The lights are on
The story of DmC, which in my opinion isn't the strong point of a Devil May Cry game, is good enough to make you want to continue the game. Don't go into this game expecting to be blown away by it's story telling, it's not going to happen, but that in no way means the story in this game is awful, its just not it's strongest point. The story follows Dante, as you should know by now. Dante is Half-Demon and Half-Angel this time, rather than Half-Demon - Half-Human. His father Sparda being a Demon and mother Eva being an Angel. Because of this Dante is known as Nephilim, the only known race which can slay a Demon King.
The story progresses quite quickly and spans across 20 Missions. After some events, Dante ends up working with Kat, a Human and Vergil, a fellow Nephilim and Dante's twin brother. Some of the missions are quite short which is a shame, they could have added much more content and expanded on the story more than they did. But length of the title was never a Devil May Cry strong point either, but what they managed to capture in this short amount of time is good enough for it not to be much of problem.
There are some scenes that capture the different personalities of characters well, such as Dante's emotional side, Kat's fragility and Vergil's callousness. Its these scenes that really help to make the game great.
After hearing people say the ending of the game was rubbish, I wasn't holding much hope for it. But it's no where near as bad as they let on. In fact, it was pretty good. After playing the originals it's what I was expecting from the start, but the reasoning behind it I wasn't expecting.
The characters are actually a step up from the originals. The new Dante, although many people don't like him because of his profanity, he is a great character. They did well with his development throughout the game. You will notice his swearing becomes much less frequent as he matures through the game, but his good old cockiness and witty sense of humour stays with him throughout, which is of course, a positive. Considering they haven't spent much time together for reasons that will be explained in the game, Dante and Vergil have great chemistry between them, they even share the best bit of dialogue through Mission 18 I believe, let's just say, I laughed quite a bit.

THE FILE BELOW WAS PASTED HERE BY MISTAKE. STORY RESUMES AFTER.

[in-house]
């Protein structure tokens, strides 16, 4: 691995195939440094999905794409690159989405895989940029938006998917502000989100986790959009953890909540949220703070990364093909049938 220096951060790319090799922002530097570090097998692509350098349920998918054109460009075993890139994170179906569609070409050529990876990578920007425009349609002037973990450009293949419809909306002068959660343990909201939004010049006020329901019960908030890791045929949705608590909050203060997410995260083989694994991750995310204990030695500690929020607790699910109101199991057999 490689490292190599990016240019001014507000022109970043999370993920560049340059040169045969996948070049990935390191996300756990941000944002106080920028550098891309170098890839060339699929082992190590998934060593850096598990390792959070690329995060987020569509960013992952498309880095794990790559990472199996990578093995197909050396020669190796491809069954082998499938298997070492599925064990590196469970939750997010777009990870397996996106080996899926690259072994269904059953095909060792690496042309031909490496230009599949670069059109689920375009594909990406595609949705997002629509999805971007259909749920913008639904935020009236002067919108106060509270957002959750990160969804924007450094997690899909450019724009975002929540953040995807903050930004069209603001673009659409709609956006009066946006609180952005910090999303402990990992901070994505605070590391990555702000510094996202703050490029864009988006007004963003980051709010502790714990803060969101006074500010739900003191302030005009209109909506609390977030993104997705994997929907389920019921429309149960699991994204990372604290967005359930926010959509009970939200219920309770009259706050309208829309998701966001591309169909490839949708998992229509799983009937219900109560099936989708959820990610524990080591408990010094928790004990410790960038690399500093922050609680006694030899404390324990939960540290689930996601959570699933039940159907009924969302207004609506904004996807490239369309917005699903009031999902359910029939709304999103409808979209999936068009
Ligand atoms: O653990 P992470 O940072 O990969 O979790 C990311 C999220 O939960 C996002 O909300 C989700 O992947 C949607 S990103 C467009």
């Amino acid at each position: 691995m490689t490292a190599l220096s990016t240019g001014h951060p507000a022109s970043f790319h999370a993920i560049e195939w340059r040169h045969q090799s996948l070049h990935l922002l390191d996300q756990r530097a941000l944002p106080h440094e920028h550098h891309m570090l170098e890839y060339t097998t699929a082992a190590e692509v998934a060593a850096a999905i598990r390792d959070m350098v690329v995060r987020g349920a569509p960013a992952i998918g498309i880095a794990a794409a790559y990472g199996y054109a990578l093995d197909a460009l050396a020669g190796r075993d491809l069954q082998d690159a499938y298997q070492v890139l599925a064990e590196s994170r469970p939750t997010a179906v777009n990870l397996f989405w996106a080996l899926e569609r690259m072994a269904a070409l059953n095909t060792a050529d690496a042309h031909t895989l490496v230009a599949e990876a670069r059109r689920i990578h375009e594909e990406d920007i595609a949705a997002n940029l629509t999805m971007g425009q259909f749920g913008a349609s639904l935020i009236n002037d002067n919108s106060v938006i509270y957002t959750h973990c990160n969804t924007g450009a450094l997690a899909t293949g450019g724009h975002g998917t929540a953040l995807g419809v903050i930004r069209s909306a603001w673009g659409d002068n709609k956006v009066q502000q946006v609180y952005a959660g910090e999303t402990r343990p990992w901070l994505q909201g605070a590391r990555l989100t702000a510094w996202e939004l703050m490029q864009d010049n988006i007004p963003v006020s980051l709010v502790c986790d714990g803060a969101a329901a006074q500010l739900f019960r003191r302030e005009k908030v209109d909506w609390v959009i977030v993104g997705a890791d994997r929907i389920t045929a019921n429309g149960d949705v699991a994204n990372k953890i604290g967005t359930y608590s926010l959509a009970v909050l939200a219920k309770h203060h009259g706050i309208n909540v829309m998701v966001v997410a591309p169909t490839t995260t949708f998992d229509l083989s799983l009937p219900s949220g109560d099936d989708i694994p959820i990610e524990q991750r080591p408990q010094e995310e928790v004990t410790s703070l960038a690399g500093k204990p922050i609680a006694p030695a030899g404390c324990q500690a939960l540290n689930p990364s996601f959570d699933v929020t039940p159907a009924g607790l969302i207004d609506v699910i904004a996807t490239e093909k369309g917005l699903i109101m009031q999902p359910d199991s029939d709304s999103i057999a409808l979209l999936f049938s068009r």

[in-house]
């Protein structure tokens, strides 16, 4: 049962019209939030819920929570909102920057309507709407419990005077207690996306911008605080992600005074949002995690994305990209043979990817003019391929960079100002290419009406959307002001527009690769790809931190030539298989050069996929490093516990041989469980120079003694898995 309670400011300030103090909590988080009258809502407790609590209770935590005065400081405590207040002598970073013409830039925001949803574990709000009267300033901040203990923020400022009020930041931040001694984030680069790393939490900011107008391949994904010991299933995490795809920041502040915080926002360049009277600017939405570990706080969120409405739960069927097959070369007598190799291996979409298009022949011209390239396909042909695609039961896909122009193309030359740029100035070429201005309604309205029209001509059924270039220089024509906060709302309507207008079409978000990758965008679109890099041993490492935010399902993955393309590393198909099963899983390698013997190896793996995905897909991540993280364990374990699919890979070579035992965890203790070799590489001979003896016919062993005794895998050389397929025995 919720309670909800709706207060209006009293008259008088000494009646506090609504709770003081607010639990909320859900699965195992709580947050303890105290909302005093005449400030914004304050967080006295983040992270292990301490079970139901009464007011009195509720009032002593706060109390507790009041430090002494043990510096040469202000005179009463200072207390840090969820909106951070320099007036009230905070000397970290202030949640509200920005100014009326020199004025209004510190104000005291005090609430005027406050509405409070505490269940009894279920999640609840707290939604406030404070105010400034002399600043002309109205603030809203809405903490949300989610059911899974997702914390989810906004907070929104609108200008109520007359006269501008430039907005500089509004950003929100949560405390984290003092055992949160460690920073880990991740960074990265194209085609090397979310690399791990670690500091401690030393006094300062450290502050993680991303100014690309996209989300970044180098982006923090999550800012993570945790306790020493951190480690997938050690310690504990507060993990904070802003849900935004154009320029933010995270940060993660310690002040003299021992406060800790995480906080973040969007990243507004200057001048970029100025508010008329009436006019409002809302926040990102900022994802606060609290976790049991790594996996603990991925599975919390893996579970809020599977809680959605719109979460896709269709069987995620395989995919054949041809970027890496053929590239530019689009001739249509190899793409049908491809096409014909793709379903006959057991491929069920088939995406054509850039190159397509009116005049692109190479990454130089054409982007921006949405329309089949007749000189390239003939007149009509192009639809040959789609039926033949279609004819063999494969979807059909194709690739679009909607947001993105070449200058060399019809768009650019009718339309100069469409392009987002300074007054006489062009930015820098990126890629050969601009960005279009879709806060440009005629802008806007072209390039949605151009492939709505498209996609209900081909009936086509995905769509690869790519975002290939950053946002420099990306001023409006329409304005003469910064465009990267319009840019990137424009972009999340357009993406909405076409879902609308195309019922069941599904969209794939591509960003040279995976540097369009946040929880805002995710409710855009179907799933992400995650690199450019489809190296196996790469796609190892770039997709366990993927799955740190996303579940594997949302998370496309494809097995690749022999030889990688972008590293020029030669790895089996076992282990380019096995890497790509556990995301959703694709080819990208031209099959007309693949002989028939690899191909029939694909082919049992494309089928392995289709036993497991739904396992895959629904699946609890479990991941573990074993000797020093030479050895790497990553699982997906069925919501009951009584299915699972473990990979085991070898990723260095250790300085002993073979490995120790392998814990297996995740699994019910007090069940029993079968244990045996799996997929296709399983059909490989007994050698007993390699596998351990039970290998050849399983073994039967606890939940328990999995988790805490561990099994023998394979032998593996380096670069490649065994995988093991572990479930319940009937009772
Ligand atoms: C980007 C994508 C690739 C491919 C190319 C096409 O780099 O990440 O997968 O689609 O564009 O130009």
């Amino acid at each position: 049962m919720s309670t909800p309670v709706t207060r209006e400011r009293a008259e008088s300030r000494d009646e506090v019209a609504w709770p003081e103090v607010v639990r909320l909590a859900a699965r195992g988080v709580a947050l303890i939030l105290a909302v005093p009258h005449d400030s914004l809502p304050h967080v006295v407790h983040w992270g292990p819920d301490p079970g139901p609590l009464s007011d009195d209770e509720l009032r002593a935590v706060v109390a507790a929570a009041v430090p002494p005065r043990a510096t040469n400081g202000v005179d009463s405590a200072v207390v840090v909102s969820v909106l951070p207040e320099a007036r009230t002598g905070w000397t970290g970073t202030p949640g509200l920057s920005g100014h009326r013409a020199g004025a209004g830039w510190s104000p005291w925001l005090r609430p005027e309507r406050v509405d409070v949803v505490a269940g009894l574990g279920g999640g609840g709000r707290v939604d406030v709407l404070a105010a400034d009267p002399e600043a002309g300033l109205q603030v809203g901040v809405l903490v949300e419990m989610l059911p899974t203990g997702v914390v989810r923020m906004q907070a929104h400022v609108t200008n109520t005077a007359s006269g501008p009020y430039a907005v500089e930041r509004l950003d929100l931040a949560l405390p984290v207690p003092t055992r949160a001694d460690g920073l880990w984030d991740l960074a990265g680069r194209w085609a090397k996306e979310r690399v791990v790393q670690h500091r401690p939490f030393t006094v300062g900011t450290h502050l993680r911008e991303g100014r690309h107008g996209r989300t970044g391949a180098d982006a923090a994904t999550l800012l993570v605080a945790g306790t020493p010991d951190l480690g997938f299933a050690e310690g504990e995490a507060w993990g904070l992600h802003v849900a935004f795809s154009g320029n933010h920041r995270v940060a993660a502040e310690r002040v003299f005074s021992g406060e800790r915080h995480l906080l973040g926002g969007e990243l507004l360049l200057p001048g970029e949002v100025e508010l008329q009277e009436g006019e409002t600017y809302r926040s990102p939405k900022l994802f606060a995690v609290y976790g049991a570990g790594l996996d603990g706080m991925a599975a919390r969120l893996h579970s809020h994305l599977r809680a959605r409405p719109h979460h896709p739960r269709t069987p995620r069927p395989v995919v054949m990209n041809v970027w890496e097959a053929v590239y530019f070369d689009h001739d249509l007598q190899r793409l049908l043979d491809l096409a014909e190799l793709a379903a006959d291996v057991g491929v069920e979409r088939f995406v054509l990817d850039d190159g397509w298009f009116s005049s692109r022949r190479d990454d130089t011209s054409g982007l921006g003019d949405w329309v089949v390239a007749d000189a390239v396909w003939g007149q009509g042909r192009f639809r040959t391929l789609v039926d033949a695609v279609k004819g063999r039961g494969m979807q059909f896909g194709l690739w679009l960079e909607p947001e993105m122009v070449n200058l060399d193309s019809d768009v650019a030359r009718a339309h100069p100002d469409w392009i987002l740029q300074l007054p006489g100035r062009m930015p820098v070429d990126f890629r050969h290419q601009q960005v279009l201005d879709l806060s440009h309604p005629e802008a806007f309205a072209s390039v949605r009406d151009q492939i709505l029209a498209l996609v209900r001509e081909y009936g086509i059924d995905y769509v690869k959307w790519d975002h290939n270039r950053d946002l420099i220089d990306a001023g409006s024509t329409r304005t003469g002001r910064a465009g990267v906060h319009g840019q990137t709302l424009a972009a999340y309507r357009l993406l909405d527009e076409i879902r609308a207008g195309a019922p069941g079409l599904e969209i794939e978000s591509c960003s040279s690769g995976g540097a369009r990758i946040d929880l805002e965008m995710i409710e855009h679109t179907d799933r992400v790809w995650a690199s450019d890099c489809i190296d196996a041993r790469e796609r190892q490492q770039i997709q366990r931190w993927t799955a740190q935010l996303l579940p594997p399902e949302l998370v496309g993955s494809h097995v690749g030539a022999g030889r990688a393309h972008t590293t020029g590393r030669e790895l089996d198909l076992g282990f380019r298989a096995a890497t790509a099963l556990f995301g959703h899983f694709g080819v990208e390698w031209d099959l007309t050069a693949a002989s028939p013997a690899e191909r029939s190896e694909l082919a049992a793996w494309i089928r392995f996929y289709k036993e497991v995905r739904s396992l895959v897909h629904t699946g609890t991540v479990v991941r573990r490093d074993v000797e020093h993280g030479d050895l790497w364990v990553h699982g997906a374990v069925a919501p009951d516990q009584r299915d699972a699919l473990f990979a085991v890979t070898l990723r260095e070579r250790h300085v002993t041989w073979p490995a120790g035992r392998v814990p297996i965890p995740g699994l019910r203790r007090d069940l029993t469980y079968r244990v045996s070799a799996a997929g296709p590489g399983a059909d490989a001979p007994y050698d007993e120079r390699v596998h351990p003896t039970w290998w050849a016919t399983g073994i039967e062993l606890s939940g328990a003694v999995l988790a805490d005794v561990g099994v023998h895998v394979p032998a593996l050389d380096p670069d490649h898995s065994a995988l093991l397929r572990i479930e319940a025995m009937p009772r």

Although its not really indicated, Kat seems to be one of the reasons Dante keeps on going through this whole ordeal. He goes out of his way for her and seems he would do anything to protect her.
The three main characters personalities compliment each other too, Dante being physically strong, Kat being mentally strong and Vergil being the smart one, they need each other to be able to reach their goal and even though Dante in the playable main character, he isn't shown as more important than the others. None of them are annoying and each of them are very like-able.